In addition to the observed response of one subject to one stimulus (the criterion stimulus, C), the record for each “case” included the same subject’s response to his preferred stimulus (P), the gender distance between the subject’s preferred stimulus and the criterion stimulus (G), the age distance between the subject’s preferred stimulus and the criterion stimulus (A), and the morphological distance between the subject’s preferred stimulus and the criterion stimulus (M). The criterion stimuli were obviously not statistically independent, since groups of six came from the same subject. The cases were treated as independent, however, in the analyses described next, because treating the data as a complex sample composed of clustered observations would have complicated the analyses greatly, and because the exact probability values automatically generated by these particular analyses were not really important.

The b parameters were estimated using nonlinear regression analysis (PASW—formerly SPSS—Version 17). For the summation model, the parameter estimate for gender distance was 0.291, 95% CI [0.282, 0.299], and the parameter estimate for age distance was 0.672, 95% CI [0.666, 0.679]. Thus, the regression equation corresponding to the summation model would be written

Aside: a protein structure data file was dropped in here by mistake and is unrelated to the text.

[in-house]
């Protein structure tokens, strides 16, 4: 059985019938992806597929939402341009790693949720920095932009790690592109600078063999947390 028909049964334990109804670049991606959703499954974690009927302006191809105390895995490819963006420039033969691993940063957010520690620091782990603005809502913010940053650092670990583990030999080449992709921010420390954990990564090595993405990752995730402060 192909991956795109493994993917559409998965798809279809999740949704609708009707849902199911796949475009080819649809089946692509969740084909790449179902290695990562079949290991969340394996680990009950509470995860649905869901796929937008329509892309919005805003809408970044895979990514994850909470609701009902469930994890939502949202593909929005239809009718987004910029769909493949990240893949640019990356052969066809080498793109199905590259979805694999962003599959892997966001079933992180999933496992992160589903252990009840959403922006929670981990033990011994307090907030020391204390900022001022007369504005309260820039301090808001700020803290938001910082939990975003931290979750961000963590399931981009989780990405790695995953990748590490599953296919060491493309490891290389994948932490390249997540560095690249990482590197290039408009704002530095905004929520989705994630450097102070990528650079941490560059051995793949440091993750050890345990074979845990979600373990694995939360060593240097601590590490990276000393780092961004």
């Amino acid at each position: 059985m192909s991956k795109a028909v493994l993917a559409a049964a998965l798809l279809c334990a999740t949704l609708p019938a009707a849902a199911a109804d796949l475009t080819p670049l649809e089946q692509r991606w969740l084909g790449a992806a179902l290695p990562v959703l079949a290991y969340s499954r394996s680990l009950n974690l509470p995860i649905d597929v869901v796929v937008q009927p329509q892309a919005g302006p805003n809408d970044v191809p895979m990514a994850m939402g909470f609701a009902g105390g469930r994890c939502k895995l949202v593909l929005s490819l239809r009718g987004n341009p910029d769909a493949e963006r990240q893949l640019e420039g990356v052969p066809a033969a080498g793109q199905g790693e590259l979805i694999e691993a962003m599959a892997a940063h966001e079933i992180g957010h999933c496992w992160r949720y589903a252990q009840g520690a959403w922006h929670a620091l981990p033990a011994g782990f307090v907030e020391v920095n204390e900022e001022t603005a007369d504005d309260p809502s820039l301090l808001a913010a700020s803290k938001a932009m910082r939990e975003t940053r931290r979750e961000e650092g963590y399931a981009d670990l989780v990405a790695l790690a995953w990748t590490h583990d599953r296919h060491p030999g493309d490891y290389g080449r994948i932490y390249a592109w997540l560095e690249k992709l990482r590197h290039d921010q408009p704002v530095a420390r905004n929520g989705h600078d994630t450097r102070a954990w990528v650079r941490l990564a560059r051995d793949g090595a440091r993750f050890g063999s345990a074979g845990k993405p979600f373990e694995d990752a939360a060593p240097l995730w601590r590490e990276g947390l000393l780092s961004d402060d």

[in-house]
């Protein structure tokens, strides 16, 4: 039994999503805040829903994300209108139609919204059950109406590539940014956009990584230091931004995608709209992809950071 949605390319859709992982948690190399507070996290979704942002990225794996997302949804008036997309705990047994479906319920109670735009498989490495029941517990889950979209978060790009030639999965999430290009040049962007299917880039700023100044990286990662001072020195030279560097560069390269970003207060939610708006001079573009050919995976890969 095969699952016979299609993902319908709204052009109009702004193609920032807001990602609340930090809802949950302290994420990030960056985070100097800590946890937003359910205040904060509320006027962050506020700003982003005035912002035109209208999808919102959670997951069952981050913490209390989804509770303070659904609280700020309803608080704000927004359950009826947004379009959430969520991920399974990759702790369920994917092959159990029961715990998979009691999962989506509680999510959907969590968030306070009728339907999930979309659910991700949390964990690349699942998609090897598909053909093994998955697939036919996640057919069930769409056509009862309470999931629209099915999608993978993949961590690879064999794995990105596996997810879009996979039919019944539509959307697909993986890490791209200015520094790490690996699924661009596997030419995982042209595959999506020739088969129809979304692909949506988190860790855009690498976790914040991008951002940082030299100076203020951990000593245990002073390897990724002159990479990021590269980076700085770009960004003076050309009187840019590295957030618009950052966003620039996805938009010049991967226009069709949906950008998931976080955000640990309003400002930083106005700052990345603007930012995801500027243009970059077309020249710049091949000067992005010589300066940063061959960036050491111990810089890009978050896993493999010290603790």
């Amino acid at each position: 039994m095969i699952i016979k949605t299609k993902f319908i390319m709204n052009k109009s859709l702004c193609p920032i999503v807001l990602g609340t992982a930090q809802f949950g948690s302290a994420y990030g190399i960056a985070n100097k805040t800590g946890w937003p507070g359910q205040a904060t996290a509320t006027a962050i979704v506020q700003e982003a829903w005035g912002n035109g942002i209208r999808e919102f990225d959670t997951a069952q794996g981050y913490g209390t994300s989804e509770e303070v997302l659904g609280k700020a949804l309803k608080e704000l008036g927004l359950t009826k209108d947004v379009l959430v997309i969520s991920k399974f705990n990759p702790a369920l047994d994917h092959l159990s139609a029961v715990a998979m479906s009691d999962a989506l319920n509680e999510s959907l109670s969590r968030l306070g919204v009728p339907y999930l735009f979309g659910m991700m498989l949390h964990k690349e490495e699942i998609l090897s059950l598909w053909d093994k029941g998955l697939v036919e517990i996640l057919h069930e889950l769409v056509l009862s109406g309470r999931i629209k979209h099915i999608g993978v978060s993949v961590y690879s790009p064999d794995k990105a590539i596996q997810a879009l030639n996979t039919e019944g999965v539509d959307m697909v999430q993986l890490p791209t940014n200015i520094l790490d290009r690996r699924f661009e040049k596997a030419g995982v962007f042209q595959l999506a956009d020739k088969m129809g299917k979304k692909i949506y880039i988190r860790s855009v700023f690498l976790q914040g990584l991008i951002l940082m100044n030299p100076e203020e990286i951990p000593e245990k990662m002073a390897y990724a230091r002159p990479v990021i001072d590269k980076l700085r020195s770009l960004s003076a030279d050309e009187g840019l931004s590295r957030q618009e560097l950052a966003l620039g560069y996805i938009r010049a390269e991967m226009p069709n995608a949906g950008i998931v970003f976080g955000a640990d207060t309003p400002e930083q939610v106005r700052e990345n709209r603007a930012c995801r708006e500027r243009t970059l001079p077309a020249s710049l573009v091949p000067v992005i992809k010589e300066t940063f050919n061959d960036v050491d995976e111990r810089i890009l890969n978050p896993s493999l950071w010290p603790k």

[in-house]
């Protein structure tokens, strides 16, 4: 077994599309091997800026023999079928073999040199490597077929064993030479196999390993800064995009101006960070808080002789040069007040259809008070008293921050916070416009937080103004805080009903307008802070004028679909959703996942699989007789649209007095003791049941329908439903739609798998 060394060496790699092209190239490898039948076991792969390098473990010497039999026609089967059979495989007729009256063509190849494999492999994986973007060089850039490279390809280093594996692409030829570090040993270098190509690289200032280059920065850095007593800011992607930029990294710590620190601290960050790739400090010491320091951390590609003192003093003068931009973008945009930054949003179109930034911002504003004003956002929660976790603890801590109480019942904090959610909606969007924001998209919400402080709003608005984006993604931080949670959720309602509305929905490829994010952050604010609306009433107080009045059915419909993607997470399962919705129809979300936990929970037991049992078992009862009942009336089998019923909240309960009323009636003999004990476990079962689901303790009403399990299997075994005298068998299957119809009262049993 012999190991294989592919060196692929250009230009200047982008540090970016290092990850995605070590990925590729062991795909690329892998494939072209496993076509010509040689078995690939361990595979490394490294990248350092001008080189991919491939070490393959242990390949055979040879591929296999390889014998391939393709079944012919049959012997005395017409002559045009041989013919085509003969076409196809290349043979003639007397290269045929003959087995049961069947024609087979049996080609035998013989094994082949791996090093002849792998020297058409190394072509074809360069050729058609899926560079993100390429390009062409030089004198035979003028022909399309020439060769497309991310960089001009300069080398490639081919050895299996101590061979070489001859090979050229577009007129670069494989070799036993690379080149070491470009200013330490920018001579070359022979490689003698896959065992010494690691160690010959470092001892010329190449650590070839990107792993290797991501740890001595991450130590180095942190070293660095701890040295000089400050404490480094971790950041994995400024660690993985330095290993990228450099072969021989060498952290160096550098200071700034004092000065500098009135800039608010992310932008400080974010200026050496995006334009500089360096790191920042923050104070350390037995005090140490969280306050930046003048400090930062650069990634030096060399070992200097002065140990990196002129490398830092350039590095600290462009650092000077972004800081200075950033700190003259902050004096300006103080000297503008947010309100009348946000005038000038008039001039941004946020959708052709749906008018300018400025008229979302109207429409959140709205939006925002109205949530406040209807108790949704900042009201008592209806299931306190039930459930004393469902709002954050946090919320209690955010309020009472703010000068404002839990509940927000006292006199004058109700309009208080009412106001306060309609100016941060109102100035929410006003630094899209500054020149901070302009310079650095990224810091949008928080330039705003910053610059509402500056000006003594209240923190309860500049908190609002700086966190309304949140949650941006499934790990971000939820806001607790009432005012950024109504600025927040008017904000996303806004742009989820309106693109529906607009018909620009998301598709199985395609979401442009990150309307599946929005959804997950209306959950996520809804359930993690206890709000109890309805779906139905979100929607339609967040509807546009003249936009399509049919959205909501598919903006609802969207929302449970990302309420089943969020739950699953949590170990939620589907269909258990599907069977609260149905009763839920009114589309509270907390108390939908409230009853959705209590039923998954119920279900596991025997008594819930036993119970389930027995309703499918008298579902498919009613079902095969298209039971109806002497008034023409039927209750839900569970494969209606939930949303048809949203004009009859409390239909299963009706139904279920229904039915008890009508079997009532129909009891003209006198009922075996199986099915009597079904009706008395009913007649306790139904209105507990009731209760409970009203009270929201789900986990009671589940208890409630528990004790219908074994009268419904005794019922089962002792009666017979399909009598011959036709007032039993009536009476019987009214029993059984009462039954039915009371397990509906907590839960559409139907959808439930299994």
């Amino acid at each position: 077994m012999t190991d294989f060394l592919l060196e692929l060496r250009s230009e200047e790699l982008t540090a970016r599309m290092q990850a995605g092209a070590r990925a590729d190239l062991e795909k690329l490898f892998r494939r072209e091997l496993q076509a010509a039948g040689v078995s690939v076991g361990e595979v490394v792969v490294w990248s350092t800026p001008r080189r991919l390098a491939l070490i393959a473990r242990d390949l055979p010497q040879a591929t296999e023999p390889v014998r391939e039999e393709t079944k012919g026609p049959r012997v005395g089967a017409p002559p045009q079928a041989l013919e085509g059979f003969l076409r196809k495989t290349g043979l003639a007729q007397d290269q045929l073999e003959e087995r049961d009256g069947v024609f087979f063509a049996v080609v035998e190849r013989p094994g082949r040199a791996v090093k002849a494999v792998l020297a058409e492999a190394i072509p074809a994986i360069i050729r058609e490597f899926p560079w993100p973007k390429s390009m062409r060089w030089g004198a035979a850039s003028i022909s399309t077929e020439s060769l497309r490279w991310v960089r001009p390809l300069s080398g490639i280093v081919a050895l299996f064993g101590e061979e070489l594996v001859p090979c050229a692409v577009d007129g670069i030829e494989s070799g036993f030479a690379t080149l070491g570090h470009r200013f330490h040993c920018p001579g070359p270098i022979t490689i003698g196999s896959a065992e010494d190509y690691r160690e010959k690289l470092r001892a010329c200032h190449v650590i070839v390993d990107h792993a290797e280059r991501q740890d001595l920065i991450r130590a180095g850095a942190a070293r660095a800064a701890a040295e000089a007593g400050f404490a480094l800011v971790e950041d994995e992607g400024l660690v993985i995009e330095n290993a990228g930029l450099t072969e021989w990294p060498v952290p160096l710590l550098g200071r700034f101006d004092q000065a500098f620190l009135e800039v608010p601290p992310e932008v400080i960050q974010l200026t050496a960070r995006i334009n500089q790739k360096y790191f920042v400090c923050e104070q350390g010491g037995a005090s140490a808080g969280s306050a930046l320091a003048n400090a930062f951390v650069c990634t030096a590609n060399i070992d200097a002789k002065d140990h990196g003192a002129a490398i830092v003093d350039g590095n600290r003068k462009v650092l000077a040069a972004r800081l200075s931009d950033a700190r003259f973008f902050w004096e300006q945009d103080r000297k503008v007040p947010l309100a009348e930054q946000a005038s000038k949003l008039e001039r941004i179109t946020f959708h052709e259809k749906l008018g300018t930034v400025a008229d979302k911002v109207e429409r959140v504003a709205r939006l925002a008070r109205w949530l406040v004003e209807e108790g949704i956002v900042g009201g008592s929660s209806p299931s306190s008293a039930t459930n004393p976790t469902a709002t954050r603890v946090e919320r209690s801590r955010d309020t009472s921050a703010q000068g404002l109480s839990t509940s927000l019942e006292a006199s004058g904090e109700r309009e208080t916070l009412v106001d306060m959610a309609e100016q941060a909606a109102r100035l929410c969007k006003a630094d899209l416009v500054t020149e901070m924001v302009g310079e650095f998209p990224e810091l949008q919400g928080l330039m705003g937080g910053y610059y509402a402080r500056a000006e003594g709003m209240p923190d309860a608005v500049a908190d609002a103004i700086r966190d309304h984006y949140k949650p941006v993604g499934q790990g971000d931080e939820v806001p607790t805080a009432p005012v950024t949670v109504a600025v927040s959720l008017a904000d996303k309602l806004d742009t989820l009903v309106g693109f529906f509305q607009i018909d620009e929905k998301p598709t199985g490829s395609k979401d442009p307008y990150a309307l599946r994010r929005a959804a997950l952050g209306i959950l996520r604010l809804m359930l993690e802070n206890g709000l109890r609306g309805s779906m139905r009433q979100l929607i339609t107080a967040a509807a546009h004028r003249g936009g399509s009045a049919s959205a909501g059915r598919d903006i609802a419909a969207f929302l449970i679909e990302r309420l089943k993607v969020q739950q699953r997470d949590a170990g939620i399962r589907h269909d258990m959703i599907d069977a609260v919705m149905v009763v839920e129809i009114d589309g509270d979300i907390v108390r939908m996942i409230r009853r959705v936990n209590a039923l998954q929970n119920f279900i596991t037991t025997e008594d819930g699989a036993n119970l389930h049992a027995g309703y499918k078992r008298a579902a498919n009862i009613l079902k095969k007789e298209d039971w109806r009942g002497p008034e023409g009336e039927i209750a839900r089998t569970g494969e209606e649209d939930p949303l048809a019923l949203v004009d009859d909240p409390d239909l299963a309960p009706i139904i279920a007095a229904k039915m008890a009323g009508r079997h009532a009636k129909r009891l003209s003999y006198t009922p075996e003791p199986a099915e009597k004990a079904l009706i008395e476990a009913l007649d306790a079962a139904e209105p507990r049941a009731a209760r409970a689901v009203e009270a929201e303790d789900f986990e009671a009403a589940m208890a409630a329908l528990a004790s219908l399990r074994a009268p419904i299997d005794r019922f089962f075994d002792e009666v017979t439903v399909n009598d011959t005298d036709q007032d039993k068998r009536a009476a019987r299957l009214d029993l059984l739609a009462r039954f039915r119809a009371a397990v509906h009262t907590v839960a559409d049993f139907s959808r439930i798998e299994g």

$$ \hat{C}_{i} = P \times 0.291^{{G{}_{i}}} \times 0.672^{{A_{i} }} . $$
For the bipolar model, the parameter estimate for morphological distance was 0.633, 95% CI [0.628, 0.637]. Thus, the regression equation corresponding to the bipolar model would be written
$$ \hat{C}_{i} = P \times 0.633^{{M{}_{i}}} . $$

Because these equations were so complicated to derive, it is important to stress how easy they are to use. Let us take, as an example, the raw data from one of the heterosexual pedophiles in the study. His greatest observed response, by definition, was to prepubescent girls; the actual magnitude of his response to this stimulus category was 12.62 cc. We will first calculate his predicted responses using the summation model and the distances presented in Tables 1 and 2. His predicted response to prepubescent girls was 12.62 × 0.2910 × 0.6720, which equals 12.62 × 1 × 1, or 12.62 cc. In other words, his predicted response to prepubescent girls was identical to his observed response to prepubescent girls, which is how the equation was designed to work. His predicted response to pubescent girls was 12.62 × 0.2910 × 0.6721, which equals 12.62 × 1 × 0.672, or 8.48 cc. His predicted response to adult men was 12.62 × 0.2911 × 0.6722, which equals 12.62 × 0.291 × 0.452, or 1.66 cc. His responses to adult women, prepubescent boys, and pubescent boys would be calculated in the same way.

The calculation of predicted responses using the bipolar model (in conjunction with the distances presented in Table 3) is even easier. Thus, the same subject’s predicted response to adult men was 12.62 × 0.6333, which equals 12.62 × 0.253, or 3.19 cc. This example also illustrates that the two models generate different predictions for nonpreferred stimuli. For this individual, the bipolar model predicted almost twice as much penile response to the stimulus category of adult men as did the summation model (3.19 vs. 1.66 cc).